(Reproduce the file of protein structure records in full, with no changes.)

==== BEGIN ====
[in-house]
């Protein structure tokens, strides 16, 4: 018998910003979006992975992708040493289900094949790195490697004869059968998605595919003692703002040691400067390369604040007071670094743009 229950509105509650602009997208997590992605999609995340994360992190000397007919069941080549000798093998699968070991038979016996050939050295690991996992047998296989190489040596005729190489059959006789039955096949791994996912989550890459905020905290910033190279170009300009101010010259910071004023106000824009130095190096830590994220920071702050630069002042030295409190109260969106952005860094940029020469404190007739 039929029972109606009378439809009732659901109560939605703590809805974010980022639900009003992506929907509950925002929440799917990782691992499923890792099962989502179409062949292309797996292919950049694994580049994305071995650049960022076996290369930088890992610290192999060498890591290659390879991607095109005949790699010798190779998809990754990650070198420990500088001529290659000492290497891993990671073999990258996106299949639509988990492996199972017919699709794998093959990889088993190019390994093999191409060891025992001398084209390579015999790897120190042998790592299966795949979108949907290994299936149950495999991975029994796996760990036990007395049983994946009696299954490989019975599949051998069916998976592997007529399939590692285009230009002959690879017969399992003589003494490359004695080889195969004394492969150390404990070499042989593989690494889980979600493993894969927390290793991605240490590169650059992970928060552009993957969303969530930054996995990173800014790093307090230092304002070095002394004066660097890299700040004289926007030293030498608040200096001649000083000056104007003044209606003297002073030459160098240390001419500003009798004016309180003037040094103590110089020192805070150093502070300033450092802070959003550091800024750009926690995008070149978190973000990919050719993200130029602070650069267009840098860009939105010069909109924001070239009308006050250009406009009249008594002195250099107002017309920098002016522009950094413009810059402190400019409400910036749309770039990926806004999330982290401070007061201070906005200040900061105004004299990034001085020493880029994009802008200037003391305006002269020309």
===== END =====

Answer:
[in-house]
């Protein structure tokens, strides 16, 4: 018998910003979006992975992708040493289900094949790195490697004869059968998605595919003692703002040691400067390369604040007071670094743009 229950509105509650602009997208997590992605999609995340994360992190000397007919069941080549000798093998699968070991038979016996050939050295690991996992047998296989190489040596005729190489059959006789039955096949791994996912989550890459905020905290910033190279170009300009101010010259910071004023106000824009130095190096830590994220920071702050630069002042030295409190109260969106952005860094940029020469404190007739 039929029972109606009378439809009732659901109560939605703590809805974010980022639900009003992506929907509950925002929440799917990782691992499923890792099962989502179409062949292309797996292919950049694994580049994305071995650049960022076996290369930088890992610290192999060498890591290659390879991607095109005949790699010798190779998809990754990650070198420990500088001529290659000492290497891993990671073999990258996106299949639509988990492996199972017919699709794998093959990889088993190019390994093999191409060891025992001398084209390579015999790897120190042998790592299966795949979108949907290994299936149950495999991975029994796996760990036990007395049983994946009696299954490989019975599949051998069916998976592997007529399939590692285009230009002959690879017969399992003589003494490359004695080889195969004394492969150390404990070499042989593989690494889980979600493993894969927390290793991605240490590169650059992970928060552009993957969303969530930054996995990173800014790093307090230092304002070095002394004066660097890299700040004289926007030293030498608040200096001649000083000056104007003044209606003297002073030459160098240390001419500003009798004016309180003037040094103590110089020192805070150093502070300033450092802070959003550091800024750009926690995008070149978190973000990919050719993200130029602070650069267009840098860009939105010069909109924001070239009308006050250009406009009249008594002195250099107002017309920098002016522009950094413009810059402190400019409400910036749309770039990926806004999330982290401070007061201070906005200040900061105004004299990034001085020493880029994009802008200037003391305006002269020309």